Why Does My Dog Chase Her Tail?

Here's when to worry.

why do dogs chase their tails

Dogs are playful and goofy, and seem to do the strangest things just for fun.

That’s probably why when your dog chases his tail, you might think your pup is just being silly and weird.

But The Dodo spoke with Dr. Vanessa Spano, a veterinarian at Behavior Vets in NYC, who revealed that the behavior can actually be a sign that your dog is having a problem.

“Tail-chasing in general is abnormal,” Dr. Spano told The Dodo. “[It] can be a sign of behavioral concern.”

Why dogs chase their tails

It’s easy to assume that your dog is spinning around in circles chasing his tail simply because he’s trying to catch the furry, wiggly thing attached to his butt.

But it’s not that harmless.

“It would be termed a ‘stereotypy,’ which is, by definition, a repetitive behavior without any apparent function,” Dr. Spano explained. (Other examples of stereotypy include endless pacing back and forth, or spinning in circles.)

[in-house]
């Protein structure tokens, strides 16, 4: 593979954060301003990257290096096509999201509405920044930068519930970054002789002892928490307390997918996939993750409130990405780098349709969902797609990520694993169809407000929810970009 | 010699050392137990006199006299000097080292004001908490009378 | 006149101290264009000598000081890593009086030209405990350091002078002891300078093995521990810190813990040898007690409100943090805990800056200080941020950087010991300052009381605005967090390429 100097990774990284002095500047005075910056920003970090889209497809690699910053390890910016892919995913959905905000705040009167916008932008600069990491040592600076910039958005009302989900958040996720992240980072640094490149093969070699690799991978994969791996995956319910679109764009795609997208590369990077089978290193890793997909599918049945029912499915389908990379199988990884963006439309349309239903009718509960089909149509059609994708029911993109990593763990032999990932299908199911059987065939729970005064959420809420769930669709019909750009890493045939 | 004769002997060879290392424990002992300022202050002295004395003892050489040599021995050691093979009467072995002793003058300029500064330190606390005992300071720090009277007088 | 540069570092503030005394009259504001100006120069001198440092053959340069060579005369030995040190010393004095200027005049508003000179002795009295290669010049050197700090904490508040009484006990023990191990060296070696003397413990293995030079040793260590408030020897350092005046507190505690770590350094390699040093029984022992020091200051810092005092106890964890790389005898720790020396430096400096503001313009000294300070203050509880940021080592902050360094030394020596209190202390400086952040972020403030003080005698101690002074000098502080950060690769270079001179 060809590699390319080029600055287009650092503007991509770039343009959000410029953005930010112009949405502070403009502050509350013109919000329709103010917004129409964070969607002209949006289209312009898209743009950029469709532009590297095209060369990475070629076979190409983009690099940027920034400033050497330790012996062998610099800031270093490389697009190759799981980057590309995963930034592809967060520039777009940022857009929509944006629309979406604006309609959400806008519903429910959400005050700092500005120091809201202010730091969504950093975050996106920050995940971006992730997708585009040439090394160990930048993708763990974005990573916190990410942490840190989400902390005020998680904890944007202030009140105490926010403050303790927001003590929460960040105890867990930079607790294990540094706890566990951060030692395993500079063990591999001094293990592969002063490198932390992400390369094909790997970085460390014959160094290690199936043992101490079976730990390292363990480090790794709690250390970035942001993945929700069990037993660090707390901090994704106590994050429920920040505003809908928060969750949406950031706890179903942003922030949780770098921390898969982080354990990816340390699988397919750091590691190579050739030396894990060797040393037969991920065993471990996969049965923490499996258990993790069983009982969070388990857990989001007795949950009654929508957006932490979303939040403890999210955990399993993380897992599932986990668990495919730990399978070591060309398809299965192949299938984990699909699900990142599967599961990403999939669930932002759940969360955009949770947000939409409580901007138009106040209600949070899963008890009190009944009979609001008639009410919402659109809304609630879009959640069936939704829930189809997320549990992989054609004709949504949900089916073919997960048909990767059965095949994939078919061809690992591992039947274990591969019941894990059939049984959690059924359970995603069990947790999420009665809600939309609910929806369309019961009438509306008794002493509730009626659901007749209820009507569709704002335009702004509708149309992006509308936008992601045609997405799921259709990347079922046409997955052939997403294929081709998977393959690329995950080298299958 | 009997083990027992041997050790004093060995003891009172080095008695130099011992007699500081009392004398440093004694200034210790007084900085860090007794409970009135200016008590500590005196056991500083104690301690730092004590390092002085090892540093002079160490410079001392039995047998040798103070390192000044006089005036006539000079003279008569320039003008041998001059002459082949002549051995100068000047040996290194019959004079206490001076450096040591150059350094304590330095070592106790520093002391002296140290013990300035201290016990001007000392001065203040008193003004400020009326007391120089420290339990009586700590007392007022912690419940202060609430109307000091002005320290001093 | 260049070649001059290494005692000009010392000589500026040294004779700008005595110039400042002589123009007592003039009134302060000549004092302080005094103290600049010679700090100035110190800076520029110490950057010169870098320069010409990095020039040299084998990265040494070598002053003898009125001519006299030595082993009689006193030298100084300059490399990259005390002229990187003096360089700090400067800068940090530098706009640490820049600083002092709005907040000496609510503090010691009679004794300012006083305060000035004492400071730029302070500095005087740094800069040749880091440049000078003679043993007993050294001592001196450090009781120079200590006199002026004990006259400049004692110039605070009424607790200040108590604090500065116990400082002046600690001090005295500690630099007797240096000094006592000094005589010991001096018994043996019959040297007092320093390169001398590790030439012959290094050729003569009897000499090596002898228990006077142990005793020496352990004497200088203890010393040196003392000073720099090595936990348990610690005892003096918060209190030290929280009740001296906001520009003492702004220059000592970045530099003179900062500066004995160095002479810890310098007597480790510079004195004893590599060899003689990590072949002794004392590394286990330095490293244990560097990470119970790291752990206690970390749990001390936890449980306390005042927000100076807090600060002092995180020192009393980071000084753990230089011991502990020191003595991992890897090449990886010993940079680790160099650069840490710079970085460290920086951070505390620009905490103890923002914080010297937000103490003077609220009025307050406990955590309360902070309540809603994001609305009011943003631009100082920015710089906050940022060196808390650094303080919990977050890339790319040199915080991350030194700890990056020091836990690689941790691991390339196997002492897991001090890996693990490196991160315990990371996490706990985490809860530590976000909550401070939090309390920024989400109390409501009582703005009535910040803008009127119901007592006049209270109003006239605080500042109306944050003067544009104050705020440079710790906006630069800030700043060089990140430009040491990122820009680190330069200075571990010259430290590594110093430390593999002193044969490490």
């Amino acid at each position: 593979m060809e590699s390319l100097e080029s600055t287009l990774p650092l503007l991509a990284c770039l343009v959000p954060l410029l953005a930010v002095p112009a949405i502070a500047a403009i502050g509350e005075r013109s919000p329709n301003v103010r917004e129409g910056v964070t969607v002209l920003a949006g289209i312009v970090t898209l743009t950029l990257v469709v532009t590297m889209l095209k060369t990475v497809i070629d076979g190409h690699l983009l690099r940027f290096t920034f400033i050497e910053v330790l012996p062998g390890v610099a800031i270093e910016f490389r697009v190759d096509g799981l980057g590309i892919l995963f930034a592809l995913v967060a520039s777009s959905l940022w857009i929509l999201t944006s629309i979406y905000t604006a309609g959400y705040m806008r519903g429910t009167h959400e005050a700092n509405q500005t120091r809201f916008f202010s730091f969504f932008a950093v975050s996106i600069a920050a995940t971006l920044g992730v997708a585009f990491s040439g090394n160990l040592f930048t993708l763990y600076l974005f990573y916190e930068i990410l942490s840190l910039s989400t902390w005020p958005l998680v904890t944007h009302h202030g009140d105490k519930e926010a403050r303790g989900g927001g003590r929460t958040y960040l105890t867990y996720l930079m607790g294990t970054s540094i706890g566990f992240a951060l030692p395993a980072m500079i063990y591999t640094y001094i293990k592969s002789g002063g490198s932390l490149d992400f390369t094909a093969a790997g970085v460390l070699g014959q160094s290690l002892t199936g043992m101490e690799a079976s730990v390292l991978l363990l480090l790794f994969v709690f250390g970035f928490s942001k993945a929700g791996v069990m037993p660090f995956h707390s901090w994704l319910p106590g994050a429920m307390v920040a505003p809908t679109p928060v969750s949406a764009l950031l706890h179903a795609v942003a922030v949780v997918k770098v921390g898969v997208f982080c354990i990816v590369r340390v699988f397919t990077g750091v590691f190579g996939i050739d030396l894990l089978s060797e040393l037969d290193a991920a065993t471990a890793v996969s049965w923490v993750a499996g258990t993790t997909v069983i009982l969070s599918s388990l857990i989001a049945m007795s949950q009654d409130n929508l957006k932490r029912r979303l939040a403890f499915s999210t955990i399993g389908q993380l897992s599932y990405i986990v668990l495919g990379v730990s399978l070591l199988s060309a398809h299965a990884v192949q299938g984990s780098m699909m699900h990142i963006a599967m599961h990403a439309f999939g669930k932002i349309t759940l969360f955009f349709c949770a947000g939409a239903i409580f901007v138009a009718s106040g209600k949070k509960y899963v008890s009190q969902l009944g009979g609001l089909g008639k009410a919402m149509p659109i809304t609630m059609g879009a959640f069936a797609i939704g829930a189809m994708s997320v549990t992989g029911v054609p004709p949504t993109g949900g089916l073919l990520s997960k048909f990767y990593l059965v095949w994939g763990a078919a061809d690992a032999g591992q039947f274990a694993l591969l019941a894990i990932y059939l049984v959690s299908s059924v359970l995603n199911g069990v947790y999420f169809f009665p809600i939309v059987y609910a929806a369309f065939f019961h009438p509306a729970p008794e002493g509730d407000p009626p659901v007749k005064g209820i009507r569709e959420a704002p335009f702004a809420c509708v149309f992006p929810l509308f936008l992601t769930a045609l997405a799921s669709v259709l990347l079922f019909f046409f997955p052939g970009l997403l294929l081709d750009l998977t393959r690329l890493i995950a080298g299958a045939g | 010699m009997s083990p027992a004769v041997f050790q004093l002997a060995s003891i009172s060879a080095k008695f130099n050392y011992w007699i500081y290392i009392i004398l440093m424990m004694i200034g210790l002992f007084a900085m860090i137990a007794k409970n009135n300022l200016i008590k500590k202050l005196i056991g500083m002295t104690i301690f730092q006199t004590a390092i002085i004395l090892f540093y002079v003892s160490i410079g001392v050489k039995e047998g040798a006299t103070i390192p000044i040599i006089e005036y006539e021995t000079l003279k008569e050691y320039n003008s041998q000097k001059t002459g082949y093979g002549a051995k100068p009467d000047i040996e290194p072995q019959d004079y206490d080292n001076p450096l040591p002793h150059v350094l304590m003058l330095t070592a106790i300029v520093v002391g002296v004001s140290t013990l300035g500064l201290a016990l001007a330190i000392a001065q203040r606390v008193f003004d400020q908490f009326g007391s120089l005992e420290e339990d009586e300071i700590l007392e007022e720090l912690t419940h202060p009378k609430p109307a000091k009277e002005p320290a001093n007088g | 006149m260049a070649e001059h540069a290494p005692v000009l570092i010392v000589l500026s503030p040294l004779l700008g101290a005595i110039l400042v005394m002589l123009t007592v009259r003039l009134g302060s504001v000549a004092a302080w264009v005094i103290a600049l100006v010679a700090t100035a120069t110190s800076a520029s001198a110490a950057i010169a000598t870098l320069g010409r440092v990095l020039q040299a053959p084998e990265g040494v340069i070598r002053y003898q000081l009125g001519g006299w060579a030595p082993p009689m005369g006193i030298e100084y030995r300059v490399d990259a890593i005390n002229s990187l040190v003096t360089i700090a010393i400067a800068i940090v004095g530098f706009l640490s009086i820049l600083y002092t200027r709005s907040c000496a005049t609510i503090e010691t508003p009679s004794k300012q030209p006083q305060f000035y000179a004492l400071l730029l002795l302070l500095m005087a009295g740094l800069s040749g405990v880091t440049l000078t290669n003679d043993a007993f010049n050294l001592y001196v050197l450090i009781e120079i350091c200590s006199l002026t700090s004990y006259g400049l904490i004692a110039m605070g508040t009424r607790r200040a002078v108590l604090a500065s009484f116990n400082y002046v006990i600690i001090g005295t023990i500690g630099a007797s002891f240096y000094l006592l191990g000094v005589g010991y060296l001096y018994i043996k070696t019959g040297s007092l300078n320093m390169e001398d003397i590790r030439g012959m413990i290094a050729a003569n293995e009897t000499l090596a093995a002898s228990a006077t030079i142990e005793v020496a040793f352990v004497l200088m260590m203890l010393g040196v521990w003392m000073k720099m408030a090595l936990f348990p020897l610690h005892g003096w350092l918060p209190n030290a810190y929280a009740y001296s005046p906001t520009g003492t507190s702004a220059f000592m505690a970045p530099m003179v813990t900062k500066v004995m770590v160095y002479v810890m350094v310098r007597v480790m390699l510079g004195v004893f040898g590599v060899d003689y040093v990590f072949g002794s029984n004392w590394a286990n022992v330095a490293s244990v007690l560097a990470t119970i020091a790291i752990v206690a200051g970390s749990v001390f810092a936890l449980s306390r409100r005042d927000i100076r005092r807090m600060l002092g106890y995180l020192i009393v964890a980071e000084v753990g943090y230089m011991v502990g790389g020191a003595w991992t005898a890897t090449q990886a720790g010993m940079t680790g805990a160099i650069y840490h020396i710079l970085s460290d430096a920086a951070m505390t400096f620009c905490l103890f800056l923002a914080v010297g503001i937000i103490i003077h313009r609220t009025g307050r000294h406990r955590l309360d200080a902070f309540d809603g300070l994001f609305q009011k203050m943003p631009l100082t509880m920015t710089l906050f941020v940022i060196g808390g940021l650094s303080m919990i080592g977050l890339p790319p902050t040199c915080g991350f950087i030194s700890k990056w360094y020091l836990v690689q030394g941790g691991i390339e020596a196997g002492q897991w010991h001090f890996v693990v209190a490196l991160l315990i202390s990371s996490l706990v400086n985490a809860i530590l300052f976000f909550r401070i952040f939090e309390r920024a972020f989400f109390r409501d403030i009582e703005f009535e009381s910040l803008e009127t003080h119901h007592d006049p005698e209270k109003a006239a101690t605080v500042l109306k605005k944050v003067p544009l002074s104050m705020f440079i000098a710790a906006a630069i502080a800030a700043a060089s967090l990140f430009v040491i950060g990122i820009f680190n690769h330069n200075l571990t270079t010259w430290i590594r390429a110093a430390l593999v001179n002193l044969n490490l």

Tail-chasing can be a sign of several physical and mental health conditions, like:

  • Stress
  • Anxiety
  • Frustration
  • Pain
  • Skin irritation
  • Neurological issues
  • Seizures

What to do when your dog chases his tail

Since tail-chasing could be a sign of so many different issues, Dr. Spano recommends reaching out to your vet first to try to pinpoint your pup’s exact trigger, because that will determine just how you can help him out.

“It is important to understand the context of the situation in which this stereotypy is occurring,” she said.

According to Dr. Spano, the most common underlying cause of tail-chasing is stress or frustration.

In those situations, you need to figure out what it is that’s making your dog feel uncomfortable, and remove it.

If your dog is chasing his tail because of an anxiety disorder, the best thing you can do is work closely with your vet to develop a treatment plan, since it’s a serious condition and can worsen if not treated.

And if he’s chasing it because of medical reasons or physical discomfort, you’ll still need to have your vet check him out, because his treatment will all depend on what his actual diagnosis is.

Of course, you might not always be able to tell what’s bugging him.

“If the situation is unavoidable, or the stressor cannot be identified, it is recommended if you catch your pet about to engage in that behavior, try to disengage them by having them perform an ‘incompatible behavior’ instead,” Dr. Spano said.

Basically, this means that just as your dog is about to start chasing his tail, you give him a command — like “sit,” for example — and reward him when he follows that command.

That way, you’ve distracted him from chasing his tail, and gotten him to focus on something else entirely.